Readers' Feedback

Eclipses

Page 2 of 5

Generated : 23rd November 2017


SiteMeter


031

Tony Valsamidis

tony@soi.city.ac.uk

Hi

Saw your web page and found it interesting -- nice one! I also trained as a chemist, am of Greek origin in my early 40s, and have interests in maths, languages and astronomy, though my interests in football and Dr Who are now historical (!) - I wonder how many of us there are out there! I was lucky enough to see my first total eclipse with my family last year at Fécamp. I liked your account of the eclipse in Cornwall. I had thought about going near Godrevy, where I've been a few times, so it was interesting to know what it was like near there.

I lecture on database systems here at City University.

How did I get to your page? By searching for Highbury Grove school on Altavista, believe it or not. Who was the headmaster when you were there? Have you any connections with the place today? I was trying to find out what happened to an ex-colleague of mine, Pete Searl, who went to be head there in late 80's. Any information gratefully received.

Best regards

KryssTal Reply: Hello there

You mean I'm not unique?

When I was at Highbury Grove, Rhodes Boyson was head. I don't know Pete Searl. We did visit Godrevy but decided against it because the roads to it were narrow. I am a computer consultant in the City.


030

Roy Rivera

Riveracorp@aol.com

Hello there,

I was also there in General Santos during the eclipse, I was still very young. It was really spectacular, a once in a lifetime event indeed.

KryssTal Reply: Hello to you.

Glad you enjoyed one of nature's rarest phenomenon. Do you live there or did you go there?


029

Simon Ward

s.ward@bham.ac.uk

Hello Kryss

Myself and my wife are interested in travelling to Southern Africa in 2001 to view the total Solar eclipse. As someone who has travelled to view several eclipses in the past, I wondered whether I might ask you with whom you made your travel arrangements?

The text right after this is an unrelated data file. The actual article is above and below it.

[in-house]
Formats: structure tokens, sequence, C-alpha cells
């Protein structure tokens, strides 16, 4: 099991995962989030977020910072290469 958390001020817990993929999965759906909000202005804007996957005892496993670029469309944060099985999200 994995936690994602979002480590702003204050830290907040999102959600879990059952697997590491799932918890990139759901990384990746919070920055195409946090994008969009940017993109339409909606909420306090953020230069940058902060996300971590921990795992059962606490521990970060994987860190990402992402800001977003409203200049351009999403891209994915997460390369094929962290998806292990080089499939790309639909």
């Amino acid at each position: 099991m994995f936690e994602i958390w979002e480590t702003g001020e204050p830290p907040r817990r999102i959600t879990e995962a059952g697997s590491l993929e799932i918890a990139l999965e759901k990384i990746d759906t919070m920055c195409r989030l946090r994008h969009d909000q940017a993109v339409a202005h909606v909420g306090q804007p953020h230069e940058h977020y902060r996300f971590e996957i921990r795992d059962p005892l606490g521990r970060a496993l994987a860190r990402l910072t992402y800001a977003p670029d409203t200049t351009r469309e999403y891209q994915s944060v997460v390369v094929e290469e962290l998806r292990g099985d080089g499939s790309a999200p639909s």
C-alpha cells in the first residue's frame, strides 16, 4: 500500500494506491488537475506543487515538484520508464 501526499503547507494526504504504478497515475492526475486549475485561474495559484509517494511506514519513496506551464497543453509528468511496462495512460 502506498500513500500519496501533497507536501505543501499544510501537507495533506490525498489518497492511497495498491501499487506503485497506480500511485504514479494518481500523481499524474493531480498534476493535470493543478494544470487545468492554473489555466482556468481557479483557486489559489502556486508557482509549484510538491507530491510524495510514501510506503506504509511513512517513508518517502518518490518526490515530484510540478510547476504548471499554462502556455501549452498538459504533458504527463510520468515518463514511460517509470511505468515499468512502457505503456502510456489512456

KryssTal Reply: Hello there

I'm probably not the person to ask. I simply take a flight with an open return, a few guide books and maps, and sort things out as I go along!!!!

You could contact Explorers Tours as they specialise in eclipse travel.

They are at

223 Copermill Road
Wraysbury
TW19 5NW
[England]
Tel: 01753 680237

Everybody seems to be off to Zimbabwe but I quite fancy Zambia. Can't wait....


028

Mogens Friis Andersen

friisand@get2net.dk

Dear Kryss

I have a description by a Mr. William Stukeley of an eclipse in May 1724 (he dates it the 10.th, but I don't think that's exactly right). He saw it from Haradon Hill, east of Stonehenge Avenue. Unfortunately it is not clear from the description whether the eclipse was total or partiel and I have not been able to find out elsewhere.

Can you help me?

KryssTal Reply: The eclipse you refer to was on 22 May 1724. It was total along the southern part of Ireland and South West England (except Cornwall but including Stonehenge). The duration of totality was 2:46 in England (4:33 max).

I hope this is useful.


027

Robin Saunders

robin.saunders@nexus-technology.com

I have been set a challenge and desparately need some assistance! Can you help?

The questions I need a clue on are:-

1) In which country this century did it's reigning monarch correctly predict a total eclipse?
2) Was it of the sun or moon?
3) In which town was it viewed from?

I would appreciate your help on this one please.

KryssTal Reply: Wow - what a set of questions. I've not heard of a monarch predicting an eclipse. Eclipses are predicted for hundreds of years in advanve in astronomical publications. I would be surprised if they missed one!

Solar eclipses are visible from a reasonable fraction of the Earth's surface while Lunar eclipses are visible from at least HALF of the Earth. An eclipse would therefore be visible from many towns assuming it was visible over land.

Finally, each year sees a minimum of 2 solar eclipses and a maximum of 5. With lunar eclipses the minimum number is 0 while the maximaum is 3. There are therefore hundreds of eclipses during a century.

Sorry I couldn't help more but the questions were too general.

Good luck with your quiz.


026

Maxime

Max.Litt@swing.be

Hello Kryss.

I' ve seen your site and i like it very much. It's complete and interesting.

KryssTal Reply: Thank you for your kind comments

It's the only site where i found pictures of the landscape during the totality, and not only pictures of the sun....

KryssTal Reply: I agree - the changes in the scenery are as exciting as the eclipse itself.

I'm just 15 years old and i've seen my first eclipse during this summer, in Belgium, my country.

KryssTal Reply: You are very lucky